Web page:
Win In The Wind With Shad Dancer®s For Walleye

For walleye anglers, the wind can giveth and the wind can taketh away – makes the ‘eyes bite, but complicates casting for ‘em. So next time you want to bust ‘em when it’s gusty, sling a Rapala Shad Dancer®.

“It casts like a bullet,” says James Holst, host of In-Depth Outdoors on the Fox Sports North channel. “It’s a balsa bait that you can heave about twice as far as a Shad Rap®.”

That’s a game-changer, Holst says. “So many walleye bites we target are very wind-generated,” he explains. “If it’s not windy, the fish probably are not biting. …So you’re going to be casting into the wind, that’s just the way it is. Having that Shad Dancer that you can really rifle out there – and get that balsa action – is really important.”

Indeed. Holst loaded the boat with big walleyes this spring fishing Shad Dancers in shows filmed on lakes in North and South Dakota. “We just beat ‘em up,” he says. “Fantastic, fun fishing. The Shad Dancer caught more fish than anything.”

Swimming with a silent but aggressive, hard-thumping and sweeping tail action, the Shad Dancer offers the excitement of a Rapala Tail Dancer in a shad-profile bait. It features a tough balsa body that dives 7 to 10 feet whether cast or trolled. Holst compares its triggering action to that of the legendary Shad Rap, but with the added ability to fly farther and dive deeper.

“What I love about the Shad Dancer is it’s got a really subtle side-to-side movement, kind of like a #5 or #6 Shad Rap, but it dives so much deeper,” he says. “Shad Dancers will ping the bottom in 8, 9 feet of water, easily, on a cast. We fish them any time we need to get in on a bite where the fish are a little bit deeper.”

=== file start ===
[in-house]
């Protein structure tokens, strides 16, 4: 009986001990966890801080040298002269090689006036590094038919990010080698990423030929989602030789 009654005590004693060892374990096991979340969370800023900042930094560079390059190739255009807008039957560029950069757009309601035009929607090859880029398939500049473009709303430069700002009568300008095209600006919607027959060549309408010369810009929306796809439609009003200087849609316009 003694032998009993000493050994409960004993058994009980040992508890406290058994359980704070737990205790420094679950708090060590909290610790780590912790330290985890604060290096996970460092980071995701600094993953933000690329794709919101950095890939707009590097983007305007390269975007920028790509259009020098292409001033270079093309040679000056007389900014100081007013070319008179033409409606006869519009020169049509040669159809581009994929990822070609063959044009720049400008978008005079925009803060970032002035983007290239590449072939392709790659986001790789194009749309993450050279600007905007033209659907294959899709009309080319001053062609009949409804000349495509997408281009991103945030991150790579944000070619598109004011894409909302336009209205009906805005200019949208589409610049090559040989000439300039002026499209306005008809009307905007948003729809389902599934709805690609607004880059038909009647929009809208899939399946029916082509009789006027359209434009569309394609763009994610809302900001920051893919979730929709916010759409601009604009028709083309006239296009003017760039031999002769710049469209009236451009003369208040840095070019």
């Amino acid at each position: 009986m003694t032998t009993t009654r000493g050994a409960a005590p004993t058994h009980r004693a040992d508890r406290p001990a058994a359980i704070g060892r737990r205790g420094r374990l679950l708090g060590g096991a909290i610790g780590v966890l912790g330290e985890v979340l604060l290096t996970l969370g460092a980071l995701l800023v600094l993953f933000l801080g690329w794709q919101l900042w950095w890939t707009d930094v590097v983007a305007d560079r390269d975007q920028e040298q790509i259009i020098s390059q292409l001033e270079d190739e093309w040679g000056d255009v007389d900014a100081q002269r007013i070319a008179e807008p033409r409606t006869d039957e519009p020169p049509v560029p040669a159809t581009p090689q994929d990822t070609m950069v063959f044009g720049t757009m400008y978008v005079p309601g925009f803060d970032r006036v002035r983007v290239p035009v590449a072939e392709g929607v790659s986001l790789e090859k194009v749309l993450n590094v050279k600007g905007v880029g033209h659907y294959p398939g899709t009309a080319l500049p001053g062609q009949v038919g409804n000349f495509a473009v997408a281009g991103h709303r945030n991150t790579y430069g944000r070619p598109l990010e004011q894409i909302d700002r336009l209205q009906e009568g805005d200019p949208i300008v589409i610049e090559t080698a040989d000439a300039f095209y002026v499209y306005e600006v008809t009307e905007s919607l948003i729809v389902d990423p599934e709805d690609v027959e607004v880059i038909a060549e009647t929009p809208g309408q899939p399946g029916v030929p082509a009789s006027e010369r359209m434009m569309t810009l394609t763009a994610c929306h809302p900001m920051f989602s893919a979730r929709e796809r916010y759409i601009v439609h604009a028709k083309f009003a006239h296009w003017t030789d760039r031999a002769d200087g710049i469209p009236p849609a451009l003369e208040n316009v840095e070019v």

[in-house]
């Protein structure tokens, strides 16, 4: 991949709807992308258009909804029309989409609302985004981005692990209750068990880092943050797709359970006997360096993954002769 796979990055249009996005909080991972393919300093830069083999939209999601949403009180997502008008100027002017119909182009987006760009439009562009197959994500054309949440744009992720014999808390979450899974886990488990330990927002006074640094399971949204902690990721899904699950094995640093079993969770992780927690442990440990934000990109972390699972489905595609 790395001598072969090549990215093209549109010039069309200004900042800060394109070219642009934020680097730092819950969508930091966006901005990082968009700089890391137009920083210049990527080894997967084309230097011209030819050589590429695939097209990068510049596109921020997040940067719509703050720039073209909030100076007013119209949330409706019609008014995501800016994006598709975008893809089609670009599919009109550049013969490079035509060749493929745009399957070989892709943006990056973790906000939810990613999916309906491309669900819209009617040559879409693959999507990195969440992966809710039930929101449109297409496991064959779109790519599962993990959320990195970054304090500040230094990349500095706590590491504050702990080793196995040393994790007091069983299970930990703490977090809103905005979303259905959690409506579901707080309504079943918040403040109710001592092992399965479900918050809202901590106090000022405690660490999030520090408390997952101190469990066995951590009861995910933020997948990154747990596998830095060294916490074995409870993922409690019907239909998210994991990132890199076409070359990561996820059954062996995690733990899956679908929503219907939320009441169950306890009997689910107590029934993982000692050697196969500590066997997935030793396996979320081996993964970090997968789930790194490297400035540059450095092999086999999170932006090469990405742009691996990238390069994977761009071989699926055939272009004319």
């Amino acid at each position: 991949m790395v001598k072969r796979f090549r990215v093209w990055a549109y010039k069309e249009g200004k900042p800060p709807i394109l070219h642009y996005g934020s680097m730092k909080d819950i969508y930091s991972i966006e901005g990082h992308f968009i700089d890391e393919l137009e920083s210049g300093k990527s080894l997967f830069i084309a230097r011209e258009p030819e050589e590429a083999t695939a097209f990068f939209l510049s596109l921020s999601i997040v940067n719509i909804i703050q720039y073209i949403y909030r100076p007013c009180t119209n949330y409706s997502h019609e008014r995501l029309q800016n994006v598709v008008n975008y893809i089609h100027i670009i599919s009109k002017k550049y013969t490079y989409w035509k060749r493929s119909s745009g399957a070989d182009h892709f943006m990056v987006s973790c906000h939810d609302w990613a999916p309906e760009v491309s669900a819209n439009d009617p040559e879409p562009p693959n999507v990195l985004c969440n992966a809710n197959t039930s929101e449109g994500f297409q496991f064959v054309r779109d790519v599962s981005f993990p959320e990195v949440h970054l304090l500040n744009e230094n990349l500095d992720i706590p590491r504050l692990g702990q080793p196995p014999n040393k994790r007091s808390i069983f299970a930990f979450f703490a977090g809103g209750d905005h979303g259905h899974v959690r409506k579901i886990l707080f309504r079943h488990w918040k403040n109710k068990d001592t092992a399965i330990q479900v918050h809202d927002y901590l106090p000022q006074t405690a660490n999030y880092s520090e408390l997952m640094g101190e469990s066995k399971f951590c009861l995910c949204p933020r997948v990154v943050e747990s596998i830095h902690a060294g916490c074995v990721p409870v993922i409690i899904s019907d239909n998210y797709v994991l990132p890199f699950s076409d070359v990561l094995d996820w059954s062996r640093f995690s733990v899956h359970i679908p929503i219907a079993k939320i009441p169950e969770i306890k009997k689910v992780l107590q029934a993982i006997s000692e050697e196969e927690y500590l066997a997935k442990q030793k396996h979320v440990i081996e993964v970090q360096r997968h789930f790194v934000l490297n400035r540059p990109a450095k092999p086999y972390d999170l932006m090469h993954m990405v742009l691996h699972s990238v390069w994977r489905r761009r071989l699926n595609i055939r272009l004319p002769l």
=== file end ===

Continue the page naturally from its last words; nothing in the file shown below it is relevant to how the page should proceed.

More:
Especially windy conditions often drive walleyes deeper, Holst explains.

“It seems like when you’ve got good wave action rolling into those rocks, the fish just aren’t going to be up in a foot and a half or two foot of water – they’re kind of getting thrown around as well by the waves crashing.”

You don’t need to give a Shad Dancer much additional action with wrist maneuvers, rod movement or stops and starts. Just chunk and wind it.

Shad Dancers measure 2 inches, weigh 1/4 oz. and come armed with two No. 6 VMC Black Nickel Round Bend Hooks. They will excel this summer for walleye in lakes and rivers all across the Upper Midwest “as the fish start to drop a little deeper,” Holst says. “Being able to have a smaller bait like that that you can get down 8, 9, 10 feet on a cast will really be a welcome addition to your arsenal.”

Holst can’t wait to target walleyes with Shad Dancers this month on Lake Pepin, a 40-square-mile section of the Mississippi River between Bay City, Wisconsin and Reads Landing, Minnesota. It’s average depth is 21 feet. He will target rocky, windward rip rap in six to eight feet of water on break-lines that transition to deeper water.

“Those big females will be tight to the rip rap and they’re going to feed best on days where I’ve got wind crashing into the rocks,” Holst says. “And I guarantee that Shad Dancer is going to be a top performer.”

Pro tip: Keep reeling at a steady rate all the way back to boat – don’t give up on a retrieve too soon and suddenly speed up and get sloppy in order to get the bait back in the boat for your next cast.

“We caught a lot of fish seven to eight feet from the boat on Shad Dancers,” Holst explains. “Walleyes will follow them a long way. When they see it, they don’t really act like people think walleyes are supposed to act – they chase it down. They’ll follow it almost all the way to the surface and to the boat. So that last 10 feet can be the deal-maker.”

Shad Dancers are available in 16 color patterns.  Holst favors natural color patterns like Perch and Yellow Perch, or the HD Live patterns, when fishing in clear to lightly stained water. In stained and muddy water, he prefers the brighter patterns like Firetiger, Hot Steel and Red Crawdad. “Those colors translate really well in dirtier river water,” he says.

Holst fishes Shad Dancers on 10-pound-test, 4-pound-diameter Sufix 832 Advanced Superline braid tipped with a 10- to 12-pound-test leader of Sufix Invisiline fluorocarbon.

See Rapala® Shad Dancer
See Rapala® Shad Rap®
See Sufix® 832® Advanced Superline
See See Sufix® Castable Invisiline 100% Fluorocarbon

3 Comments

  1. Hi
    What kind of depth can you expect to get out of the Shad Dancer when trolling?
    On a standard non lead core line, maybe 15 lbs braid?
    The article mostly mentions the depth from a cast and retrieve perspective.
    Thanks,
    Kevin

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